Babes in Toyland return to a packed First Avenue Mainroom


Friday night in Minneapolis was sweltering hot. Although it was the official “first day of fall” it felt a lot more like the middle of July. The humidity hung thick in the air – the kind of heat that just sticks to you. But that sticky hot night didn’t stop Minneapolis music fans from heading down to the iconic First Avenue to catch the even more iconic Babes in Toyland.

So chances are, if you’re reading this, you already know who Babes in Toyland are. You know their music and the staple they’ve become to the Minneapolis music scene. As I was writing this, I was afraid this would start sounding like a “What Babes in Toyland Means To Me” school essay. But honestly – I didn’t know how else to approach this other than as deeply personal review of the Babes in Toyland show and what they’ve come to mean to me over the years.

So I’ll be honest – I wasn’t alive when Babes in Toyland started making music. Neither was their opener Bruise Violet. But there is something about Babes in Toyland that has resonated with me, and so many others, even across the decades. Babes in Toyland in a way, takes you back to a different time. A time when punk was alive and well, when the Riot Grrrl movement was sweeping the nation (although, it’s important to note Babes in Toyland was never formerly a part of the Riot Grrrl movement).

I was in  college when I began digging into bands like Sleater Kinney (mostly because of my obsession with Carrie Brownstein) which opened my musical rolodex to a whole new world of bands. One of those bands was Babes in Toyland. There’s an unabashedness badass-ery about Babes in Toyland. As a college student, that middle finger to the patriarchy, forget your expectations of women, really resonated with me for the first time. And Babes in Toyland was a part of that exploration for me.

Babes in Toyland fast, aggressive breed of punk flung them into the spotlight in the late 80s and early 90s. And after a hiatus, they made their triumphant return to music, with founding members Kat Bjelland and Lori Barbero and new comer Clara Salyer. Their return to music brought them to the forefront of the punk music scene for a whole new generation of fans – myself included.

Getting to witness what what have more or less becomes legends take the First Ave Mainroom stage was nothing short of magical on Friday night. Lori Barbero vocals are a pure force of nature. Watching Bjelland and Barbero who are roughly the age of my mom, rock so hard was honestly visceral. It was inspirational – and not in a cliche or cheesy way.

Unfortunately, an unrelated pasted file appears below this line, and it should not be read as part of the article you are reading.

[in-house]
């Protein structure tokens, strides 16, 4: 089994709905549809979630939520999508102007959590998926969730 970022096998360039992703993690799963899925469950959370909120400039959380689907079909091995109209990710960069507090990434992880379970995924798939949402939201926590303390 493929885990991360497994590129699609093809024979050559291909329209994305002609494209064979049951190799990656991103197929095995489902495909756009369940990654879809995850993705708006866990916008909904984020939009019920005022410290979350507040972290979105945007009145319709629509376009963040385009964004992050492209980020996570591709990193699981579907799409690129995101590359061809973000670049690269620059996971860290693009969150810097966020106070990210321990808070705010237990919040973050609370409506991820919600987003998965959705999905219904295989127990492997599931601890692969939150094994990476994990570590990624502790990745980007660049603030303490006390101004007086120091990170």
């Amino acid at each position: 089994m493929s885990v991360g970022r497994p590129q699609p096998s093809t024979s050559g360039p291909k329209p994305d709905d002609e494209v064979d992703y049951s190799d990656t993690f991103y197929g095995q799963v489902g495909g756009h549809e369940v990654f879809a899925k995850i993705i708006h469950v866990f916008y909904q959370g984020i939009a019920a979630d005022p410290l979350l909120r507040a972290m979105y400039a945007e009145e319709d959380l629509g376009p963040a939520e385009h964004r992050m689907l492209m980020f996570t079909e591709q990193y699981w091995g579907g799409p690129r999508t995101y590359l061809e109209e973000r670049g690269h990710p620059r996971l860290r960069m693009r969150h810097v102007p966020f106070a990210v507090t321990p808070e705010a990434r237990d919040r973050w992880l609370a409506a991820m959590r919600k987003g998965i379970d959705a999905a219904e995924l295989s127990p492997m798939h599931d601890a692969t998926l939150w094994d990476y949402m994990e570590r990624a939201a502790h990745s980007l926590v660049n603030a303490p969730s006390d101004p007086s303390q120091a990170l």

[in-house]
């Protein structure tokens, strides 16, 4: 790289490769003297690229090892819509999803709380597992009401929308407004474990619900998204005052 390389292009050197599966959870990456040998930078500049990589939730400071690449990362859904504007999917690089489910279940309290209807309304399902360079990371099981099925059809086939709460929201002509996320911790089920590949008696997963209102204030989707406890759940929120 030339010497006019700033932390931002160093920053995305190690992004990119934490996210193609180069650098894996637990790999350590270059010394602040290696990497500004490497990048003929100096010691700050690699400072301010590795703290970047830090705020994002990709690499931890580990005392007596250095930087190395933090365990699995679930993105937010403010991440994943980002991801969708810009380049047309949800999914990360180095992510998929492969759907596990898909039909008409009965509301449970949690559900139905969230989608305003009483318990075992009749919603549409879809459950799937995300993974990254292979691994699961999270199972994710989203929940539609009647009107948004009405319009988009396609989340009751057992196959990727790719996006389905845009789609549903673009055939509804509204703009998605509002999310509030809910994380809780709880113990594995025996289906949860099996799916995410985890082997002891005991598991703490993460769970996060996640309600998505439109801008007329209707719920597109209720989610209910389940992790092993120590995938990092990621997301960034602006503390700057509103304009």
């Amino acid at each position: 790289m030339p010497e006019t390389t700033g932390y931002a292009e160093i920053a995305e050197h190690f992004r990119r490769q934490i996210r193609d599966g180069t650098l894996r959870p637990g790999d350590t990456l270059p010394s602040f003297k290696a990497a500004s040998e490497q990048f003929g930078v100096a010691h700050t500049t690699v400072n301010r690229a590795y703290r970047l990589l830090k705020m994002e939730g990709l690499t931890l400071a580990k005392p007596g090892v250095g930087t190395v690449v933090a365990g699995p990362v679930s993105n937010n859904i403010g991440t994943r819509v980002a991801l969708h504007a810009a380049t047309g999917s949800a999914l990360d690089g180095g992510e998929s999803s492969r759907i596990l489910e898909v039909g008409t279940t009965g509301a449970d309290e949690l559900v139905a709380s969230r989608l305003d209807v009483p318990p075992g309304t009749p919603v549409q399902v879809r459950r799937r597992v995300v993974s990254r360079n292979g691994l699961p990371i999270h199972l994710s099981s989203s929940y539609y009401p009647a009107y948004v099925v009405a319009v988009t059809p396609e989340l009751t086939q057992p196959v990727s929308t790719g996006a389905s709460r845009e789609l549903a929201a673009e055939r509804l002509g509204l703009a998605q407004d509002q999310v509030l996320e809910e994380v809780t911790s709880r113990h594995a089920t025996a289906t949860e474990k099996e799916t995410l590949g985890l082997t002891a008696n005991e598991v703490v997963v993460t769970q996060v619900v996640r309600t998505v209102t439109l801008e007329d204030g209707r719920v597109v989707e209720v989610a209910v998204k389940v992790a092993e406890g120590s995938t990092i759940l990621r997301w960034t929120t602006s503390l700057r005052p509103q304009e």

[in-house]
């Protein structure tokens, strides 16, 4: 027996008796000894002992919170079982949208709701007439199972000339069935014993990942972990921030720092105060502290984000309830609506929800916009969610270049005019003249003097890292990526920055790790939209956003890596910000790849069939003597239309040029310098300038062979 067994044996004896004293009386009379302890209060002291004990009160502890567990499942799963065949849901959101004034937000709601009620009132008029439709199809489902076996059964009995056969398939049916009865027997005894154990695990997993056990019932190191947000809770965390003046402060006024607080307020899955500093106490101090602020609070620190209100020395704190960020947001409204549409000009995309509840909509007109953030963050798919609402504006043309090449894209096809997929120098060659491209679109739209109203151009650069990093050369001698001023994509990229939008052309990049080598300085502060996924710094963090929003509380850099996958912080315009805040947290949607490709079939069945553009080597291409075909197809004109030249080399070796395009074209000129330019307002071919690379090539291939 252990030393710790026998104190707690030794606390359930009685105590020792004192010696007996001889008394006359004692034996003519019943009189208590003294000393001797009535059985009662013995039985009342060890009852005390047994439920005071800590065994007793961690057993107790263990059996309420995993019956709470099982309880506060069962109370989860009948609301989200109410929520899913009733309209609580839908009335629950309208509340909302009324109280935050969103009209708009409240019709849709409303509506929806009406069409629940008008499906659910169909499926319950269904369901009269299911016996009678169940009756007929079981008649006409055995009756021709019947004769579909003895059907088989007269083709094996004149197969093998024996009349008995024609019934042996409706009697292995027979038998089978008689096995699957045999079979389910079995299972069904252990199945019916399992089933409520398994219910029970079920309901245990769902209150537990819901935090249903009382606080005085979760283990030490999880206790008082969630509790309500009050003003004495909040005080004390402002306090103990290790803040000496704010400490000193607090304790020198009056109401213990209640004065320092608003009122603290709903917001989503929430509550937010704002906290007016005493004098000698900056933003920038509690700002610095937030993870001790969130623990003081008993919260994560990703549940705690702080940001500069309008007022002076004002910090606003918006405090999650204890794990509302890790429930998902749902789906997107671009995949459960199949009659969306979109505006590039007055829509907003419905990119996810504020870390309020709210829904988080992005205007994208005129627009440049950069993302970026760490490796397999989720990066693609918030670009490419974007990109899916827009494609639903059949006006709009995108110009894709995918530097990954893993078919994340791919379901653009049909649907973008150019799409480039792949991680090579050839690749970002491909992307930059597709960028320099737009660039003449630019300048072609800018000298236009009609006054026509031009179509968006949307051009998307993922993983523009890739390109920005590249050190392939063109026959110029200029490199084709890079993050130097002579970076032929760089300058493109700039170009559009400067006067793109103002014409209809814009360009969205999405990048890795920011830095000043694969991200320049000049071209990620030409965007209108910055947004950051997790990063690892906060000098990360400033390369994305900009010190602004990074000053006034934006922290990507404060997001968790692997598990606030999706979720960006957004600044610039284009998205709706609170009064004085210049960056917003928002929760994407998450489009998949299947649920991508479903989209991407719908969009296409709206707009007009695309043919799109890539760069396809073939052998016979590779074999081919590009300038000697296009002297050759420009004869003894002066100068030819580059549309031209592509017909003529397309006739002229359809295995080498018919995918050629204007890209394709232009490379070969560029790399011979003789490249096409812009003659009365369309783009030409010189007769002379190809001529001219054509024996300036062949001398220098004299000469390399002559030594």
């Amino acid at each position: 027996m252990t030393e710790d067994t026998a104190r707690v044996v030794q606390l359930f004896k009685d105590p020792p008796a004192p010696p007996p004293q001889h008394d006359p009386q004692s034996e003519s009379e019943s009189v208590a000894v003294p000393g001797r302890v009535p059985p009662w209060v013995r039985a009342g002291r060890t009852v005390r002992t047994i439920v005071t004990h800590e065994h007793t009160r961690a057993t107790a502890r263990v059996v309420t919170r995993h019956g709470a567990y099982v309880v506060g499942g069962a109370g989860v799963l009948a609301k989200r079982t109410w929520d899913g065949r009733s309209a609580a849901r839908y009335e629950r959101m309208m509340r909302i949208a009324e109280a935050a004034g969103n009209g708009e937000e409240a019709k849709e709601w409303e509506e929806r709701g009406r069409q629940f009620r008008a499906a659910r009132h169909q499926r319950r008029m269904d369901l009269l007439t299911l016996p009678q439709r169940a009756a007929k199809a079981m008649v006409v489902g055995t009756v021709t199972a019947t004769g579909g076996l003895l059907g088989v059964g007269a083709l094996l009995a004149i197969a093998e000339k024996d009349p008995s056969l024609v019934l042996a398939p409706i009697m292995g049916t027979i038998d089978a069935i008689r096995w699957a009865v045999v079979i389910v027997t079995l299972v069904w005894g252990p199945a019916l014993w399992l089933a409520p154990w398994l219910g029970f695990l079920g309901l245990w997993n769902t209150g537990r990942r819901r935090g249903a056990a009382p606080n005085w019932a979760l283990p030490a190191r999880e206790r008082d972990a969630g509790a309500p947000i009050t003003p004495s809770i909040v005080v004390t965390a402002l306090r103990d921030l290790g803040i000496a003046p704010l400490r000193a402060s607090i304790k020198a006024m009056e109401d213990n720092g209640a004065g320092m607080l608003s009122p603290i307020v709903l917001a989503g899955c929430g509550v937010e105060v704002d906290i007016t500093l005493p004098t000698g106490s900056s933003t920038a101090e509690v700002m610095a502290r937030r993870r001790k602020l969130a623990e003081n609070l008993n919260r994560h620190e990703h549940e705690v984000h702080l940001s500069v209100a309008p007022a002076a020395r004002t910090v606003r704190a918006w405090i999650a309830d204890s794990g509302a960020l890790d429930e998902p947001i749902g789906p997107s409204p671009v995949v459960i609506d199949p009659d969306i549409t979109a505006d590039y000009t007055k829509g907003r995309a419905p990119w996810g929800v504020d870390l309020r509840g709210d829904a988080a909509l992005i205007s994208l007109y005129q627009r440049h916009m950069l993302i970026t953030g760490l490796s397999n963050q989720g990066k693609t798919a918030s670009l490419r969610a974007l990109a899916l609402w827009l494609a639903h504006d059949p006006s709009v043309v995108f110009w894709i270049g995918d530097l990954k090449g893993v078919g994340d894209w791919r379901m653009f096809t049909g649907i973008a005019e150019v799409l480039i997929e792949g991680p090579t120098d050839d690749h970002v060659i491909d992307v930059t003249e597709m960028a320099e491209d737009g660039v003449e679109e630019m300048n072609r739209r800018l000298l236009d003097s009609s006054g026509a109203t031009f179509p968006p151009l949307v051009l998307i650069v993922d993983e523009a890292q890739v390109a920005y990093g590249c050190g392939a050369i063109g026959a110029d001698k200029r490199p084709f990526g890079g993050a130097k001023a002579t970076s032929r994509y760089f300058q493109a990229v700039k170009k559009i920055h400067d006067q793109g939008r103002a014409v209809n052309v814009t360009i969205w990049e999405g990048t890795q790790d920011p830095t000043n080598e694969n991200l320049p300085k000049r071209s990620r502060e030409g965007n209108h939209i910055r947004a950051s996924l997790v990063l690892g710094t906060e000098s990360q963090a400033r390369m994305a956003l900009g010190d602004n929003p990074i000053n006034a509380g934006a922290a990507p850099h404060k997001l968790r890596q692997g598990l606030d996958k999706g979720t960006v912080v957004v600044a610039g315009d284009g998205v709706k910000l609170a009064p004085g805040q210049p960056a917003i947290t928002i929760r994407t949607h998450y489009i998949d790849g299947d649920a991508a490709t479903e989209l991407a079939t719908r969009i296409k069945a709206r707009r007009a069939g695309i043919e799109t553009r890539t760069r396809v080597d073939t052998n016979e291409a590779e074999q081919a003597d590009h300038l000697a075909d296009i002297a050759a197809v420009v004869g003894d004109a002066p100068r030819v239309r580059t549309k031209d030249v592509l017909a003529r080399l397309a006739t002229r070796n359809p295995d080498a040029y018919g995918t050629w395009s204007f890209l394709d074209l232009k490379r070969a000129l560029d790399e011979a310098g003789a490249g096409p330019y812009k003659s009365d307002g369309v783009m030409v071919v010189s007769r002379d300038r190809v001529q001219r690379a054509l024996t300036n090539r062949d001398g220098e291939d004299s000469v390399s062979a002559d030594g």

It’s no secret we are living in a youth-obsessed culture that writes off women over the age of 25. But there I stood watching these women well into their 50s rock harder than any band I’ve ever see. It was a set that  made me say “I want to do that.” Don’t get too excited – I’m not start a band, but just have that same “fuck what you think” attitude well into my 30s, 40, 50s, and 60s. As someone who grew up with standards of women handed to me through Disney Channel and Teen Vogue, the likes of Babe in Toyland, and their opener Bruise Violet, give me hope. These are the kind of women I want my kids to look up to one day. Women who whether they are 17 or 57 are just doing their thing and not caring what anyone thinks. That’s the kind of role models the next generation need.

Keeping the spirit of Babes in Toyland alive is of course Bruise Violet – the Twin Cities three piece who takes their name from the Babes in Toyland song. If you haven’t had a chance to see Bruise Violet live, seriously, you need to. From their guttural screams, to pitch perfect harmonies, to a song about a boy who was mean to guitarist/vocalist Emily Schoonover in fourth grade, they are a band to be experienced live.

“This is like a dream come true for us,” drummer/vocalist Danielle Cusack said during their set. “If you would have told me when we started this band that we would be sharing a stage with Babes in Toyland I probably would have punched you in the face,” she went on jokingly. Talk about a full circle moment.

Bassist/vocalist Bella Dawson is a force of nature in her own right. Bruise Violet rocked the mainroom, despite Schoonover’s cold. “I swear I’m cursed. Everytime I play here i get sick,” Schoonover’s said. “Yeah, she took a honey shot before our set. And spilled honey all over the floor,” Cusack chimed in. “But don’t worry, I cleaned it up.” Schoonover said. “Yeah – we’re responsible punks,” they joked.

Situated in between Bruise Violet and Babes in Toyland was Porcupine. This three piece has a sound that harkens back to the era when Babes in Toyland got their start. However, they actually formed in 2006 here in the Twin Cities by guitarist/vocalist Casey Virock. Rounding out the band is Greg Norton on bass and Ian Prince on drums.

“The last time he played here was like 30 years ago,” Virock said regarding Norton, who got his start playing with the legendary Hüsker Dü. 30 years or not – Norton and Porcupine rocked the mainroom with the gumption of any headlining band.